Project Focus: Alternative Learning System

Close to Tanauan, under a small metal roof, a volunteer gives an English lesson to ten little girls eager to learn. They are enrolled in the Alternative Learning System (ALS) a government initiative for kids who dropped out of school or who just can’t attend regular classes.

Right next to this rural classroom is the Tanauan dumpsite. Braving the strong smell and the numerous flies that surrounds them, a dozen of young boys are waiting for the garbage truck. The plastics they will find in the piles of trash will reward them with some pesos to share with the rest of their family. Because of this, it is harder to get the boys involved into the ALS. They usually come for the beginning of the lesson, and leave as soon as they hear the garbage truck coming.

As a result, this part of the ALS program concentrates mostly on girl students. Along with Maam Carol, the head chief of the ALS program in Tanauan, the volunteers design a schedule in the hope that it will arouse the kids’ interest and make them realize the importance of education. On that day, Chloe taught a mix of team building activities and English lessons. She said she found it hard at the beginning to find activities for the different subjects because of the age and skills difference of the pupils. The fact that they have almost no school supplies also requires a lot of creativity.

Every year, the students who are ready can attend an exam in order to access the following grade. This means that if they have the opportunity to go back to school after that, they will be ready to enter a regular class. Maam Carol said she was amazed by the progress that could be made with the help of the volunteers. Many students succeed every year in an environment where no one thought it could give significant results.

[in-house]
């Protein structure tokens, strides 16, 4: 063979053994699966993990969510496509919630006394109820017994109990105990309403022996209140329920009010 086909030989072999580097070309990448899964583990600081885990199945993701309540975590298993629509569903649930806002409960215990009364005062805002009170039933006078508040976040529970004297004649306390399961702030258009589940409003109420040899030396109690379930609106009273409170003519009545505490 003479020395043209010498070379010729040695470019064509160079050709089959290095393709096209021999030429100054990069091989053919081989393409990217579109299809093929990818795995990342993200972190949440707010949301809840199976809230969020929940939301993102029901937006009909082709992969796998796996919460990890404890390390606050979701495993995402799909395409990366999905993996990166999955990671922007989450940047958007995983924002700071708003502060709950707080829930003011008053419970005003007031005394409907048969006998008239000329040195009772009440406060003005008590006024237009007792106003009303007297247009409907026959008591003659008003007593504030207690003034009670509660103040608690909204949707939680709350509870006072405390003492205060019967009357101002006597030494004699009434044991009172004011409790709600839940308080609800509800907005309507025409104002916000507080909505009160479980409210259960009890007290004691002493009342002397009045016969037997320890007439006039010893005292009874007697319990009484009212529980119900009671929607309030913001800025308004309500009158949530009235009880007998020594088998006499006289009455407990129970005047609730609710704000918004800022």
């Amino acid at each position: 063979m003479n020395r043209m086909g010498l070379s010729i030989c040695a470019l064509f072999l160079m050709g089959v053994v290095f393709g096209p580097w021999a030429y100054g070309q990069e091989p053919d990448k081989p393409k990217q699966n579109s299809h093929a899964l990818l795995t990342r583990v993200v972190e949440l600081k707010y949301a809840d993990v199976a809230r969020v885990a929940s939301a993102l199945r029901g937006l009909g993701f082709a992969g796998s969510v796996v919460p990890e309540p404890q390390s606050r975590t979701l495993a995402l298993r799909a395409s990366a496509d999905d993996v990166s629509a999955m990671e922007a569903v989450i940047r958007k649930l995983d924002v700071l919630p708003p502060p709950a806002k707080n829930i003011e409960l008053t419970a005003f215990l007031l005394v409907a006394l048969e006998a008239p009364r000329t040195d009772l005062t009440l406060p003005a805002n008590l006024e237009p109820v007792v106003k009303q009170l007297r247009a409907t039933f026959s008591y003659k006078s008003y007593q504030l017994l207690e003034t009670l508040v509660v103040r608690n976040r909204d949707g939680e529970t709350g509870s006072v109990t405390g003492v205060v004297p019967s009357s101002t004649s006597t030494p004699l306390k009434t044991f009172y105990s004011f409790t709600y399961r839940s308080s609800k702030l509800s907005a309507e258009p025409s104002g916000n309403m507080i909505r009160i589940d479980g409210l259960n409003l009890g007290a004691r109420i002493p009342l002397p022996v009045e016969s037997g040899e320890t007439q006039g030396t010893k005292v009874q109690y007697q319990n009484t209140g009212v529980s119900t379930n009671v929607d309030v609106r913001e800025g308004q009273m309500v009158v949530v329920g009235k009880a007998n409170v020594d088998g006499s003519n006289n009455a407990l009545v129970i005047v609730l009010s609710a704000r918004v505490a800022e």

An ALS program is also offered in a regular school environment in Tanauan. The volunteers go to the dumpsite two days a week, and to the school in Tanauan three days a week. Unlike the dumpsite ALS program, the class in Tanauan in mostly attended by teenage boys who dropped out of school for different reasons. This part of the program is more structured since it is in an actual classroom. There are English and Math lessons, group activities, etc. This year, two students graduated from high school with the ALS program!

Thanks to ALS, these kids will receive education in order to provide themselves and their future family a better life here in the Philippines.


This article was taken from Cindy Todd’s Live in Bliss Blog.
Cindy recently participated as a Media Intern at Volunteer for the Visayans.

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